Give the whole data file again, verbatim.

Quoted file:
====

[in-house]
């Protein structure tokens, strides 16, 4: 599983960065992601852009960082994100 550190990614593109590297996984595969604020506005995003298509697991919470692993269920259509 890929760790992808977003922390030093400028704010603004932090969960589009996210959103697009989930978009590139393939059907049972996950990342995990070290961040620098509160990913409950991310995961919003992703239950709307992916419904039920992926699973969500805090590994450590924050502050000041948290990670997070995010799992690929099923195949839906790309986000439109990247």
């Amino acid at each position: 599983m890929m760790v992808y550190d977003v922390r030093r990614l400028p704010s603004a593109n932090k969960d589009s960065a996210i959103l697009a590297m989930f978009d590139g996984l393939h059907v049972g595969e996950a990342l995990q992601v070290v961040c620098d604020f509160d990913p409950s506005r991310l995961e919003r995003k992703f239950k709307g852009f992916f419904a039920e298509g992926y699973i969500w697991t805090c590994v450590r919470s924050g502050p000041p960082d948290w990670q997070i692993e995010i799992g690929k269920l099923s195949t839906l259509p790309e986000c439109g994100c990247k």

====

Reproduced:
[in-house]
């Protein structure tokens, strides 16, 4: 599983960065992601852009960082994100 550190990614593109590297996984595969604020506005995003298509697991919470692993269920259509 890929760790992808977003922390030093400028704010603004932090969960589009996210959103697009989930978009590139393939059907049972996950990342995990070290961040620098509160990913409950991310995961919003992703239950709307992916419904039920992926699973969500805090590994450590924050502050000041948290990670997070995010799992690929099923195949839906790309986000439109990247």
């Amino acid at each position: 599983m890929m760790v992808y550190d977003v922390r030093r990614l400028p704010s603004a593109n932090k969960d589009s960065a996210i959103l697009a590297m989930f978009d590139g996984l393939h059907v049972g595969e996950a990342l995990q992601v070290v961040c620098d604020f509160d990913p409950s506005r991310l995961e919003r995003k992703f239950k709307g852009f992916f419904a039920e298509g992926y699973i969500w697991t805090c590994v450590r919470s924050g502050p000041p960082d948290w990670q997070i692993e995010i799992g690929k269920l099923s195949t839906l259509p790309e986000c439109g994100c990247k």